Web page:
Nasogastric and Orogastric Tubes


  • nasogastric or orogastric tube


  • enteral feeding
  • administration of drugs, contrast media or activated charcoal
  • aspiration of stomach contents to decompress the stomach of fluid, air, or blood
    — reducing the risk of vomiting or aspiration (e.g. gastroparesis, bowel obstruction or ileus)
    — improve ventilation post-intubation in small children (e.g. incomplete drowning)
  • sometimes used to instill air into the stomach to detect a gastric perforation on erect CXR
  • detection of upper GI haemorrhage (poor sensitivity and specificity)


  • Caustic ingestion or oesophageal strictures (risk of perforation)
  • Coagulopathy (epistaxis risk)
  • Base of skull fracture
  • Severe mid-face trauma (risk of cribriform plate disruption with NGT entering the brain!)

Consider an orogastric tube placement if coagulopathy or facial trauma


Salem sump (see photo of example here)

  • double lumen with an air vent (blue side port) which allows atmospheric air to enter the patient’s stomach so that the tube can move freely
  • side holes near rounded tip
  • radio-opaque line
  • funnel connector (to join to a suction or drainage system) and spigot (to cap)
  • made of polyvinyl chloride
  • some tubes can be aspirated actively with suction created from a wall source or sucking back the plunger on a syringe (tapered Toomey syringe)
  • sizes range from 6–18F (e.g. adult 14-18F, child 10-14F)

Fine bore (see photo of example here)

  • single lumen
  • uses a radio-opaque guidewire to stiffen for insertion
  • made of polyurethane (softens at body temperature for comfort)
  • cannot be aspirated
  • sizes (e.g. 6–8F)
  • can remain in situ for longer (weeks)
  • may have a radiopaque marker on the tip


Length of insertion

  • estimated by measuring from the patient’s nose to ear then down to the xiphoid cartilage

Awake patients

  • sit patient upright
  • consider nebulised lignocaine, vasoconstrictor spray and lignocaine gel if time (there usually is time!)
  • ensure the tube is well lubricated with KY or lignocaine gel
  • the tube is advanced and directed horizontally and medially along the floor of the nose and down into the posterior pharynx (“noses go back, they don’t go up!”)
  • assist insertion by asking the patient to swallow, or have the patient drink water
  • withdraw the tube promptly into the oropharynx if the patient has excessive choking, gagging, coughing, a change in voice, or the appearance of condensation on the inner aspect of the tube

Unconscious patients

  • blind approach: fingers in pharynx if neuromuscular blockade, flex neck, manipulate the mandible, larynx and/or cricoid anteriorly
  • laryngoscopic guidance and use Magill forceps to feed tube into esophagus

Trouble-shooting insertion

  • the most common sites of resistance at the laryngeal level are the arytenoid cartilages and piriform sinus
  • Do not attempt to re-use a NGT that has already used for a failed insertion
  • Use a fresh tube from the fridge (the colder the better), as these are more rigid and less pliable, and are therefore easier to pass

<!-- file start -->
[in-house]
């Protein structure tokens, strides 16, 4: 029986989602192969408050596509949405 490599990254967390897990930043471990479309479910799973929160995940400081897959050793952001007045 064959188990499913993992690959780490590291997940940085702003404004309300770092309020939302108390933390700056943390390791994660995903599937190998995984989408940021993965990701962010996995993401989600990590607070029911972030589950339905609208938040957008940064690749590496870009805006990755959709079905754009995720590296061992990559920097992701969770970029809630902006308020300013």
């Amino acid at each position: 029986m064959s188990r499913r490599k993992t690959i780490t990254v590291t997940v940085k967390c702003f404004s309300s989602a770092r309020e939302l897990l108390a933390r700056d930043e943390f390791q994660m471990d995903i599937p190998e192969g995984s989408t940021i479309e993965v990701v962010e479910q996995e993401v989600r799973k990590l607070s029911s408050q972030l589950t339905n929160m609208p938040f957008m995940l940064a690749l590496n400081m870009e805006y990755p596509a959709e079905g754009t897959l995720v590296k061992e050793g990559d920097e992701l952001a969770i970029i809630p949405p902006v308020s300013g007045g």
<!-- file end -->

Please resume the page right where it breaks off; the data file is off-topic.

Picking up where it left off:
• If the tube continually curls up in the pharynx, flex the patient’s neck as much as possible and re-insert, which may change the angle sufficiently to pass an obstruction
  • Try placing patient’s head in the lateral position or applying lateral neck pressure (may help prevent impaction of the tube on the arytenoids and in the piriform fossa)

If unable to place NGT in an unconscious patient, consider these options

  • Use Magill forceps and a direct or video laryngoscope
  • Use ETT with a slit in the lesser curvature as guide (can consider using a bougie to place the ETT in the esophagus, not essential and may be traumatic)
  • Use soft well lubricated nasopharyngeal airway (NPA)
  • Anterior manipulation of laryngeal cartilage
  • NGT insertion with angiocath wire to stiffen the tube
  • Fibreoptic scope placement using guidewire (i.e. call the cavalry)


Key methods

  • aspiration of gastric contents
    — inspect and check for pH <5 with pH indicator paper
    — limited utility in patients receiving stress ulcer prophylaxis
  • capnography or colorimetric capnometry in mechanically ventilated adult patients
    — very useful: pooled  +LR 129.62 and -LR 0.05
  • chest/ upper abdominal x-ray
    — ensure all distal openings are below the gastro-esophageal junction
    — used as the de facto gold standard

Other methods

  •  aspirating gastric contents and measuring the pH, bilirubin, pepsin, and trypsin levels
  • examining the visual characteristics of aspirate (unreliable)
  • placing the proximal end of the tube under water and observing for bubbles in synchrony with expiration
  • measuring the carbon dioxide level at the proximal end of the nasogastric/orogastric tube (capnography)
  • auscultation for a gurgling sound over the epigastrium or left upper quadrant of the abdomen following insufflation of air (unreliable)
    — suspect an esophageal location if the patient immediately burps upon insufflation
  • ultrasound
    — high PPV, poor NPV; better for weighted tip NGTs
  • spring gauge manometry (in non-mechanically ventilated patients)
  • magnetic detection devices
  • fluoroscopy
  • palpation by surgeon if performed intraoperatively

In adults, tube placement errors vary from 1.3-50% (depending on the study)!



  • discomfort!